The Next Generation of Activists Organized a Peaceful Protest in Public Square Following a Week of Violence


After a series of fatal shootings that occurred across the nation last week, a group of young student activists realized they had the power to do more than sit back, feeling powerless and defeated.

Thursday night, following the
police shootings that resulted in the deaths of Alton Sterling in Baton Rouge, LA, and Philando Castile in Falcon Heights, MN, five organizers hatched a plan for a peaceful protest to "show solidarity and honor the recent victims of police brutality."

The small group of recent Shaker Heights High School graduates included Nya Hardaway, Amani Hill, Matt Mahoney, Camren Shorts, and Hannah Steiss — all of whom are 18 years old, except for Hardaway who is 17. 

The friends initially met to talk about what had happened and to decompress, but then the conversation moved to what they could do next.

"We can't just keep saying 'RIP' and putting a hashtag before another name. We have to do something," thought Amani Hill, whose essay on racial inequality in school curriculum earned her an honorable mention in the Maltz Museum's Stop the Hate contest in 2015.

"For a while we were thinking that organizing would be this humongous task. Is it going to be too big? Are we too young? Do we not have enough resources?" said Hill. "But as the conversation evolved and we began organizing a protest, we realized that it isn't intangible; it's something we can really do."

They next began working out the logistics for a march downtown that would bring together people throughout the Cleveland area who felt affected by the shootings.

"Usually when one of our brothers fell due to police violence, we were angry for two days and after that two-day period we went back to our regular lives," said Hardaway.

After reaching out to the head of the Cleveland chapter for Black Lives Matter with no response, the group took on the responsibility of publicizing the march themselves through social media. The time and location of the event were posted to Twitter and Facebook along with the parade route. 

Saturday morning, the protest began at Public Square where Hill, Hardaway, and Mahoney each gave short speeches to rally the crowd and state the motive for the day. After the group was gathered, they began their march down East 4th and around Progressive Field. 

Chanting the phrases, "No Justice, No Peace," "Police brutality is never okay, black or white, straight or gay," and "Black Lives Matter," the crowd gathered more followers as they continued through the Cleveland streets.

"Once we came back [to Public Square] I realized that we had way more people than we had started with," said Hardaway. The assembly of approximately 80 members then decided to continue on a second route past the Justice Center, briefly pausing on the steps.

Gathering more followers with each additional march, the group decided to walk their original parade route one more time. With a pack of approximately 80 people walking down East 4th, the protestors held their signs and shouted their chants once more.

"The second time we went down East 4th, we were doing 'No Justice, No Peace,' and everybody who was eating lunch outside stood up and were taking pictures. Then they clapped us the whole way down East 4th," Hardaway said. "It just felt so good, I could hear how loud we sounded and how many people there actually were."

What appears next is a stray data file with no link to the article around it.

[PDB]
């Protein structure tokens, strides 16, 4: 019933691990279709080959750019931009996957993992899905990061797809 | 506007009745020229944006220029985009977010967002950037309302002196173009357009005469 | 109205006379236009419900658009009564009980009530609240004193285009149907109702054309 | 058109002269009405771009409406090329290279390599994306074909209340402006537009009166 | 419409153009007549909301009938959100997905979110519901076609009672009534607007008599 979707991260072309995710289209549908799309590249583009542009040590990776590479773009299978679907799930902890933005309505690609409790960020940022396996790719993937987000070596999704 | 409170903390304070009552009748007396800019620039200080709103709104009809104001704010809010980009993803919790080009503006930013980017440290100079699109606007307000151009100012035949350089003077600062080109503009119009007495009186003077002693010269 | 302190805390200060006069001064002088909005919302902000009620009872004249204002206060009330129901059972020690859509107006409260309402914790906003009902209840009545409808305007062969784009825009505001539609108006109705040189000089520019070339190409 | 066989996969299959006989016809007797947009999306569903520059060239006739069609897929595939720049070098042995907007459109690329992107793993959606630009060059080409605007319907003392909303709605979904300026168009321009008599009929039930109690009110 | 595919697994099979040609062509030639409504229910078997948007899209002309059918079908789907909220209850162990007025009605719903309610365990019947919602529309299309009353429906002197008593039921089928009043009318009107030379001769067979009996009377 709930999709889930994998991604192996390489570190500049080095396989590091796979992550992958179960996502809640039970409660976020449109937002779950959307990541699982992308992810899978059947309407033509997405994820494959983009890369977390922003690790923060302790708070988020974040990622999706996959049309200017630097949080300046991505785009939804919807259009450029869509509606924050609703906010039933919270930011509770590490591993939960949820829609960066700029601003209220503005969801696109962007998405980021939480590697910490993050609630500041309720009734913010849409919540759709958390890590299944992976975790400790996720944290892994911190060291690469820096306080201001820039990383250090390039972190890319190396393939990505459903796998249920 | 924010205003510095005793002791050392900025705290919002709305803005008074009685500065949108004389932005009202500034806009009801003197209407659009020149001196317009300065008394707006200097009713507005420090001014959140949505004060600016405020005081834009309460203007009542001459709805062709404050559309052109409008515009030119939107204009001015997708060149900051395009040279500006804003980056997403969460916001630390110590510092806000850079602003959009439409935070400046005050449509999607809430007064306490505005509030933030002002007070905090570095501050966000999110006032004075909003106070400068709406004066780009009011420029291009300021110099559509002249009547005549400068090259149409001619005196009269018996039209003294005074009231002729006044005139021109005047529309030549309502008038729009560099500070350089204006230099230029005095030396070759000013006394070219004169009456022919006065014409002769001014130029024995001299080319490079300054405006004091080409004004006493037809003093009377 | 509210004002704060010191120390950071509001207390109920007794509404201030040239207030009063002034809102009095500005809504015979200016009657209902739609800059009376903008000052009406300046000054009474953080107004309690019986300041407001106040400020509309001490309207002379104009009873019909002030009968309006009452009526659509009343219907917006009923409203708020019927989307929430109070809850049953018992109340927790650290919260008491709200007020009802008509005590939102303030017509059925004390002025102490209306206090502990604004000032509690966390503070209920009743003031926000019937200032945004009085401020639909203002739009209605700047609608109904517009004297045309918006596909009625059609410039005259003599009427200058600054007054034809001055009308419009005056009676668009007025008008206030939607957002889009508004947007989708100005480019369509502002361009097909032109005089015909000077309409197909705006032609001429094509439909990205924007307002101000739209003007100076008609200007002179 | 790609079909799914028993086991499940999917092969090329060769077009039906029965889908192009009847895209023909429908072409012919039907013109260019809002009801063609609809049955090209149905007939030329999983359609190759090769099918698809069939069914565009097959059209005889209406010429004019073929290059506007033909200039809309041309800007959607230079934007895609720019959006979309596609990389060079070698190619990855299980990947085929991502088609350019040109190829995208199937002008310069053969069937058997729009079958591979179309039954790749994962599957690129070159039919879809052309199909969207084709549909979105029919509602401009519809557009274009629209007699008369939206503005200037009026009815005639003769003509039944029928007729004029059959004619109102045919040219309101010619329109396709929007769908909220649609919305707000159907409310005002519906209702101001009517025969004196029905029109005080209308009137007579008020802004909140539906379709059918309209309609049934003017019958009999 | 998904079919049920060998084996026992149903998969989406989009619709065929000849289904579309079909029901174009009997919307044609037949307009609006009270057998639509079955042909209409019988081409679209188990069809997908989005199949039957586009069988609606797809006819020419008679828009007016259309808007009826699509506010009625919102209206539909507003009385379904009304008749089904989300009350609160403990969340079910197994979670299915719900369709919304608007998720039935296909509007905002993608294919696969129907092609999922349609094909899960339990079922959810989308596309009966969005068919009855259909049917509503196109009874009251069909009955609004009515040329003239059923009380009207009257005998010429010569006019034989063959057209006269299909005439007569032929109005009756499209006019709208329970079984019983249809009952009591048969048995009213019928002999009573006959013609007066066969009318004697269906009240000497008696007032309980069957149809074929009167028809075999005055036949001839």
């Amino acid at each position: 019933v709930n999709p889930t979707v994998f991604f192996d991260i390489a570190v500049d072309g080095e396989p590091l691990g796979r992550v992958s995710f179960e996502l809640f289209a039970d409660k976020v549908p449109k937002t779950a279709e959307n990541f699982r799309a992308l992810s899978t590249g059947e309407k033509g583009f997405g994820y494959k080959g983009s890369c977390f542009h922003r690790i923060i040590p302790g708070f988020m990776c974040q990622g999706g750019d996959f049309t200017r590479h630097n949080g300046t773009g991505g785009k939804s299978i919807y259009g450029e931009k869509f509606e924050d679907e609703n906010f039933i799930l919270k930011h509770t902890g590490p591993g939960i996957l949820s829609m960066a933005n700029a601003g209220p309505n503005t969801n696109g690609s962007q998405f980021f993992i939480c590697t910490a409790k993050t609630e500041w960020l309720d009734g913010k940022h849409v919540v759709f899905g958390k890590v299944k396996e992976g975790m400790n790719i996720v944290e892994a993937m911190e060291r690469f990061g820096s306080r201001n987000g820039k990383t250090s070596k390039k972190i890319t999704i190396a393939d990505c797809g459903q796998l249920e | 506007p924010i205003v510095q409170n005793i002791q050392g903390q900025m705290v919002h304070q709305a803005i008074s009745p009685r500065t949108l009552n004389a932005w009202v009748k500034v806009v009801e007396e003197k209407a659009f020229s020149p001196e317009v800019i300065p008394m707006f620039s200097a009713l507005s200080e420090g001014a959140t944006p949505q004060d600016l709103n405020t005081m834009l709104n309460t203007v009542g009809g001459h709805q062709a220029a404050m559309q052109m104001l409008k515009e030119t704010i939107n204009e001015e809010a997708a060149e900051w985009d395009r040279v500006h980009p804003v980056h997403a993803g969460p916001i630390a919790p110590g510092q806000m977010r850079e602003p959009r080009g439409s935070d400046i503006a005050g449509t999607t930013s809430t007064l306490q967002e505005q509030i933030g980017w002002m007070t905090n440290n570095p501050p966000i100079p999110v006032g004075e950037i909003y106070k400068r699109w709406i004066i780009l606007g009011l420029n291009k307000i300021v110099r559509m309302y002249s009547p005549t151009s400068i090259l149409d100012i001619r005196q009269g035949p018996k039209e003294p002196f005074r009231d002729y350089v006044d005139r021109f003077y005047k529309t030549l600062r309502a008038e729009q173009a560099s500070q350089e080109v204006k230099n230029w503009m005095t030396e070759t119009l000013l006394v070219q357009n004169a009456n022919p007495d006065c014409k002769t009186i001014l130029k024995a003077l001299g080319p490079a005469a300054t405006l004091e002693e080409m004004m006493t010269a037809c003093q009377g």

Fellow organizer Steiss also 
reiterated Hardaway's emotions about the event, saying, "I could hear our chants echoing throughout the city and we past by people of all different colors who would start clapping or put a fist up for solidarity."

"We realized a police officer was following us in his car and would block off streets for us to cross or even get out of his car and direct traffic himself. It showed us he really cared and wanted us to have our voices heard rather than silenced," said Steiss.

The group then completed their march and returned to for a final time, to Public Square where they had a moment of silence for the 5 police officers killed in the Dallas shooting last Thursday.

Members of the group spoke about remaining peaceful and how they don't condone any of the violence. Along with the moment of silence, participants released balloons to commemorate both the victims in Dallas and of police brutality.

When the event concluded, the members of the crowd then 
had the opportunity to exchange names and phone numbers.

Looking to the future, the friends are planning on another event similar to this one during the RNC, as well as a rally where they can bring in speakers and continue to spread their message and show their passion for this cause. They created a
Twitter account to share information about upcoming events.

Hill expressed that the group doesn't consider themselves "an organization, we want it to be more organic. Just five friends who are equally dedicated to a cause and passionate about these issues."

Moving forwards, they hope to reach out and connect other relevant organizations and involve individuals to increase assembly numbers and assist in organizing future events before they each go off to college.

About The Author

Phoebe Potiker

Phoebe Potiker is a college freshman at Ohio State University studying both Journalism and Public Affairs. Phoebe is currently a blogging intern at Cleveland Scene, covering local news stories. A graduate of Shaker Heights High School, Phoebe has resided in the East Side suburb her entire life and has been raised...
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